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Black Hole Growth in Chandra Deep Field South Animations
A Tour of Black Hole Growth in Chandra Deep Field South
(Credit: NASA/CXC/A. Hobart)
[Runtime: 2:36]

With closed-captions (at YouTube)

Two groups of scientists, using data from NASA's Chandra X-ray Observatory and other telescopes, have found evidence that the growth of the biggest black holes in the Universe is outrunning the rate of formation of stars in the galaxies they inhabit.

This would be quite a surprise. Over many years, astronomers have gathered data on the formation of stars in galaxies and the growth of supermassive black holes — that is, those with millions or billions the mass of the Sun — in their centers. These data suggested that the black holes and the stars in their host galaxies grow in tandem with each other.

Now, findings from two independent groups of researchers indicate that the black holes in massive galaxies have grown much faster than in the less massive ones.

Using large amounts of data from NASA's Chandra X-ray Observatory, the Hubble Space Telescope, the world's biggest radio telescopes, and more, these scientists have reconstructed a race that began billions of years ago.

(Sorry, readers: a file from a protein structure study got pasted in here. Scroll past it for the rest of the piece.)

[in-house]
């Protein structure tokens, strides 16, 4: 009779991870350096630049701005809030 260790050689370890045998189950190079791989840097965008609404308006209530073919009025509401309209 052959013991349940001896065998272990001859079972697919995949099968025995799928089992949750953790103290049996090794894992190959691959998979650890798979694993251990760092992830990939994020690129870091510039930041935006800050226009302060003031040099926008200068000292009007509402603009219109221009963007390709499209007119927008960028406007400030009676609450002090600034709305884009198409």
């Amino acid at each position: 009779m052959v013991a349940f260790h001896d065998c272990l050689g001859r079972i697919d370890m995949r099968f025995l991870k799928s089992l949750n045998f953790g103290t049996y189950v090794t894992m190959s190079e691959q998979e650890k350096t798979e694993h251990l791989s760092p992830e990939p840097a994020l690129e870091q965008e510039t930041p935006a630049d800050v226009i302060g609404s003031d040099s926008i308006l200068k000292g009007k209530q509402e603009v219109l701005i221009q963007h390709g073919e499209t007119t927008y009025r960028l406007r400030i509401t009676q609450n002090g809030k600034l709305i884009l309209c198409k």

This research leads the astronomers to ask: why? What leads these giant black holes to get a jump on growth over their galactic hosts? Do they simply grow faster or do they have a head start?

While these are difficult questions to answer, luckily astronomers have amazing resources like the Chandra Deep Field-South at their disposal. This dataset is the deepest X-ray image ever obtained, representing millions of seconds of Chandra exposure time. This one dataset gives astronomers a window into what black holes were doing billions of years ago. Let's see what new discoveries will come next.


A Quick Look at Black Hole Growth in Chandra Deep Field South
(Credit: NASA/CXC/A. Hobart)
[Runtime: 1:08]

Scientists have discovered that supermassive black holes in the centers of galaxies may be growing faster than their host galaxies.

This challenges the long-held belief that black holes and their galaxies grow in lockstep.

Astronomers used very deep data from NASA's Chandra X-ray Observatory and other telescopes to make this discovery.

These data allowed them to peer back billions of years in cosmic history to see how the black holes and galaxies behaved.

Astronomers are excited to figure out why and how these black holes grew so quickly.




Return to Supermassive Black Holes Are Outgrowing Their Galaxies (February 15, 2018)